The more often one writes, the less pressure there is to write something “brilliant”. It is amazing how easy it can be to sit down at the writing desk when the pressure to create the next masterpiece has been lifted. Setting a daily no-pressure writing time allows the creative juices to flow more easily; this is where the “magic” happens. Creating systems for generating ideas is a good way to cultivate creativity and in turn, meet writing goals.
Don’t Forget to Have a Life
It might sound counterintuitive to creating a good writing habit, but spending time with family, meeting friends or even going for a walk can help a writer to stay on track. Sometimes, it doesn’t hurt to have a limited amount of time to get that writing done. Toni Morrison once commented that she “didn’t have time to whine” as a single mother with a job; she either wrote in the time she was allotted or she did not.
Stephen King wrote about his own struggles with managing his writing and home life in his memoir, On Writing. He says, “It starts with this: put your desk in the corner, and every time you sit down there to write, remind yourself why it isn’t in the middle of the room. Life isn’t a support system for art. It’s the other way around.”
However one manages to find a good writing-life balance, a vital aspect of establishing a writing habit means being honest with oneself. Blocking off seven hours of solid writing time might be ideal, but not always realistic for all writers’ schedules. It is easy to get discouraged if you deny yourself all other aspects of life. Although you might get a lot of writing done, being kind to yourself and knowing when to take a break makes returning to the writing desk enjoyable as well as productive.
Be Your Own Muse
In her 2009 TED talk, Your Elusive Creative Genius, Elizabeth Gilbertson discusses her own fears about writing. Namely, after her colossal success with Eat, Pray, Love, she was stuck on the idea that her best work was behind her. What she discovered was that the best way to triumph over her fears of writing “the worst book ever” was to just write. She says, “I’m going to keep writing anyway because that’s my job. And I would please like the record to reflect today that I showed up for my part of the job.”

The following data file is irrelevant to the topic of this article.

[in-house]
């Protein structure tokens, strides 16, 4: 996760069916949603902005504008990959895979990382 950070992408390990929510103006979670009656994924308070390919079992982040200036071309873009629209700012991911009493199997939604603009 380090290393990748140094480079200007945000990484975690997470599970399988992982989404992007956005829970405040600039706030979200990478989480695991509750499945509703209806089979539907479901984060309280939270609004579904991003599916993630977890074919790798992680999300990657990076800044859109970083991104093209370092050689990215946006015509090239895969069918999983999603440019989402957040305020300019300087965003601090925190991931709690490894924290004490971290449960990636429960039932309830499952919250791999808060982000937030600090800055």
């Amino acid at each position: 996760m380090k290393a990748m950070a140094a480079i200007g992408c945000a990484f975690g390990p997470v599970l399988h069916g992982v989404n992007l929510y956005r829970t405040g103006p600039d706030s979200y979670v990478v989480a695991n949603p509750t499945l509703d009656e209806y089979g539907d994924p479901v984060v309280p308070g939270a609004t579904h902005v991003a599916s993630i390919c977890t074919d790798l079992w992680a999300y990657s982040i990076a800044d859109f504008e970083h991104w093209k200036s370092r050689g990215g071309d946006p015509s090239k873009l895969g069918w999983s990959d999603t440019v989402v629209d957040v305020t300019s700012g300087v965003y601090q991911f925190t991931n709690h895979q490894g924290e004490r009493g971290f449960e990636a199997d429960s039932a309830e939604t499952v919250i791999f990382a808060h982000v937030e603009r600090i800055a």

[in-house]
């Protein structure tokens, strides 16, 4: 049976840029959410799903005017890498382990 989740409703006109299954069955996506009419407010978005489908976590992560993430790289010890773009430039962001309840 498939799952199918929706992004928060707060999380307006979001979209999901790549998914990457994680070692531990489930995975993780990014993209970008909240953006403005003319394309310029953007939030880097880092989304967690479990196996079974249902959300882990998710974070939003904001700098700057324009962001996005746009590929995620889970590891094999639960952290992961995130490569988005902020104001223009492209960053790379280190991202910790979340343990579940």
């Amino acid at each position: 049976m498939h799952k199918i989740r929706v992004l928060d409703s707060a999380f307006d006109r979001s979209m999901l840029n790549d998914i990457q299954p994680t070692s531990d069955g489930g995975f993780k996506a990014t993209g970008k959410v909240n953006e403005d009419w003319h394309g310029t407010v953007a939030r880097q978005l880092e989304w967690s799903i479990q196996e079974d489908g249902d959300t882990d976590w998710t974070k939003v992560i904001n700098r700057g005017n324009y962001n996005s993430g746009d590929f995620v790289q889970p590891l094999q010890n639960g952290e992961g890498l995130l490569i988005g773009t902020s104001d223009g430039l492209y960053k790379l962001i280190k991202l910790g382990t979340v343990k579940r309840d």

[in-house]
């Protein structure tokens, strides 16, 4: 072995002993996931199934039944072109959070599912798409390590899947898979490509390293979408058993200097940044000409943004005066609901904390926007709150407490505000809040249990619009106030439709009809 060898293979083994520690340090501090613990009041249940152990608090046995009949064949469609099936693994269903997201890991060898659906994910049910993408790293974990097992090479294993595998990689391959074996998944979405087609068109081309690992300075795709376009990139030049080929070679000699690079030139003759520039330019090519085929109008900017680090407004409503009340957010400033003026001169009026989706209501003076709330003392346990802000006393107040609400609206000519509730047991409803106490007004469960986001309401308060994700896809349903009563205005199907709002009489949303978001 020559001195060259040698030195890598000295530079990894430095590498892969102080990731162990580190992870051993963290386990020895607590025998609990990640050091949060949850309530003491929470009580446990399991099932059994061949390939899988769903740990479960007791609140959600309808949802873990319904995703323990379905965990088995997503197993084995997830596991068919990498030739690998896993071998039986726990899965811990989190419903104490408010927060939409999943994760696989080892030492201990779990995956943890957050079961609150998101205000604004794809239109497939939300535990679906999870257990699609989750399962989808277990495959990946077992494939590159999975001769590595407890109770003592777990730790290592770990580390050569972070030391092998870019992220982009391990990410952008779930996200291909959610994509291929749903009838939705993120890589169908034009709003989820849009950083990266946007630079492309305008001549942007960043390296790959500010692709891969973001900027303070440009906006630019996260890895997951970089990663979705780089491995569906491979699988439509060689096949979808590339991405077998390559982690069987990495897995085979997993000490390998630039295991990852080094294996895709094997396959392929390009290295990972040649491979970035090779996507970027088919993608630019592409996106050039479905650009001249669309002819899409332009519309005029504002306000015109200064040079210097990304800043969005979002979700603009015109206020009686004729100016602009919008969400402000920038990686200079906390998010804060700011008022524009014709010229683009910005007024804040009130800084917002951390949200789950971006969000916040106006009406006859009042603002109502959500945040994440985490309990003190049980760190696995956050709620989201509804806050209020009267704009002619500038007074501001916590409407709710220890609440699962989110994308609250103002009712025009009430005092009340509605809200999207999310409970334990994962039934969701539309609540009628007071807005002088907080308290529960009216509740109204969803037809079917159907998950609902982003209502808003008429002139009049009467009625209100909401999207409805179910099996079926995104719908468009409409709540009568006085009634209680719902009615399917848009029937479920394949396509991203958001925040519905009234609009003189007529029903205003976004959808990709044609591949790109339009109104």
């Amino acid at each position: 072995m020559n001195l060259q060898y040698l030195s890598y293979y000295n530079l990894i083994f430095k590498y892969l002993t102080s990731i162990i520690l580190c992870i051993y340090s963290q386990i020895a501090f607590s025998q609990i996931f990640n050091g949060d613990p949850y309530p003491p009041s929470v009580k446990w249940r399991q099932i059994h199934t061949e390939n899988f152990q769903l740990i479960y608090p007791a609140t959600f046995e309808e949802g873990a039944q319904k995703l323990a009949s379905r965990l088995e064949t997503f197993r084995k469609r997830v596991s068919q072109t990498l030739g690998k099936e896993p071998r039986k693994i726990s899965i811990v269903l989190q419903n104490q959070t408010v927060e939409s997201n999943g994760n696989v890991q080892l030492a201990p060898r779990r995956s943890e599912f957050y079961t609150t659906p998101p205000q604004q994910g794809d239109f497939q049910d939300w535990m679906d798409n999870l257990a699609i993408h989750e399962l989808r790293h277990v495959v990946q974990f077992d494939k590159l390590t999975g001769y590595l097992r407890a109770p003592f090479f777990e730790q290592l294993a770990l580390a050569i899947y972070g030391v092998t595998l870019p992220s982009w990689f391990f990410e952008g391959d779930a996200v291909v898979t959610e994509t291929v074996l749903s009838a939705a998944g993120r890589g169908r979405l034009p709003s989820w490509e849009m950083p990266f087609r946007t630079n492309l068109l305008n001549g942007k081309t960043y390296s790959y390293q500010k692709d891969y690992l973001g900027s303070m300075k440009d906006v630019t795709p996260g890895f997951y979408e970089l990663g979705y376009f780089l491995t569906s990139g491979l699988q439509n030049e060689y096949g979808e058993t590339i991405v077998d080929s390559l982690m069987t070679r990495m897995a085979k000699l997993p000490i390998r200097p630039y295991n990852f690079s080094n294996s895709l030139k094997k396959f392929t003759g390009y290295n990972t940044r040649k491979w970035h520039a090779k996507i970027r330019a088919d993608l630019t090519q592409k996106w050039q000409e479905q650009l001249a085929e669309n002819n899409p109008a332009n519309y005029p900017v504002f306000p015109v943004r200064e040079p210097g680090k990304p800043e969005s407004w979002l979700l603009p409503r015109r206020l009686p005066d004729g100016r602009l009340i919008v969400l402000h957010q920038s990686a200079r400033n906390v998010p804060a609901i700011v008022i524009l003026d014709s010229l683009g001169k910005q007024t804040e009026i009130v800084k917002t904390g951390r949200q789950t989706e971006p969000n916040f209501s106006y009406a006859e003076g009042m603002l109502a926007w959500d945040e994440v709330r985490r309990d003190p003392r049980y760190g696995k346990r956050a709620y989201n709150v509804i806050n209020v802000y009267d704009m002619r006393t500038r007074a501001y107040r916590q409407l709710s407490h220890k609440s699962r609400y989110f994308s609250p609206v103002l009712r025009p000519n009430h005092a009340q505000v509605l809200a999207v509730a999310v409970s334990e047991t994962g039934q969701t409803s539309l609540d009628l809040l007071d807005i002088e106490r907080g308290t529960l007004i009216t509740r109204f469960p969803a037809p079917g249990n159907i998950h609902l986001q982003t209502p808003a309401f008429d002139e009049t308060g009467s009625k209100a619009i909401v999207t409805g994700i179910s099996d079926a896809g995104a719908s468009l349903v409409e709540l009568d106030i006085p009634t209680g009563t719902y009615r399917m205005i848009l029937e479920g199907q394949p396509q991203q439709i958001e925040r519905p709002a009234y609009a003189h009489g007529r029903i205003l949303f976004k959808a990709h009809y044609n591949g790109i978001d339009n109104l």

Show up and give everything to the story, whether or not it is brilliant. Don’t worry about what the muse has to offer. Great ideas emerge from scene work and explorative writing. Some might argue that this is the “muse”. Quite possibly, it is also just the fruit of hard work.
Creating a good writing routine isn’t always easy, but it is possible. As writers, we feed our muses through careful thought and time. If writing creatively is a dialogue with the wider literary community, then the best way to nourish the muse and entice it to return is to engage in those discussions and above all, show up. So. Sit down at your writing desk. Pick up your pen. Face the blank page with courage. Don’t worry. The muse is already there. Or, as Bret Anthony Johnston says, “The act of writing is itself the muse.”
Bret Anthony Johnston. Naming the World. New York: Random House. 2007.
Ellis, Samantha. “Do We Need Another Fantasy Novel? It Seems We Do.” The Guardian. 22 December, 2002. Online.
Gilbertson, Elizabeth. “Your Elusive Creative Genius.” TED talk. 2009.
Stodola, Sarah. Process: The Writing Lives of Great Authors. New York: Amazon Publishing. 2015.
King, Stephen. On Writing. New York: Scribner. 2000.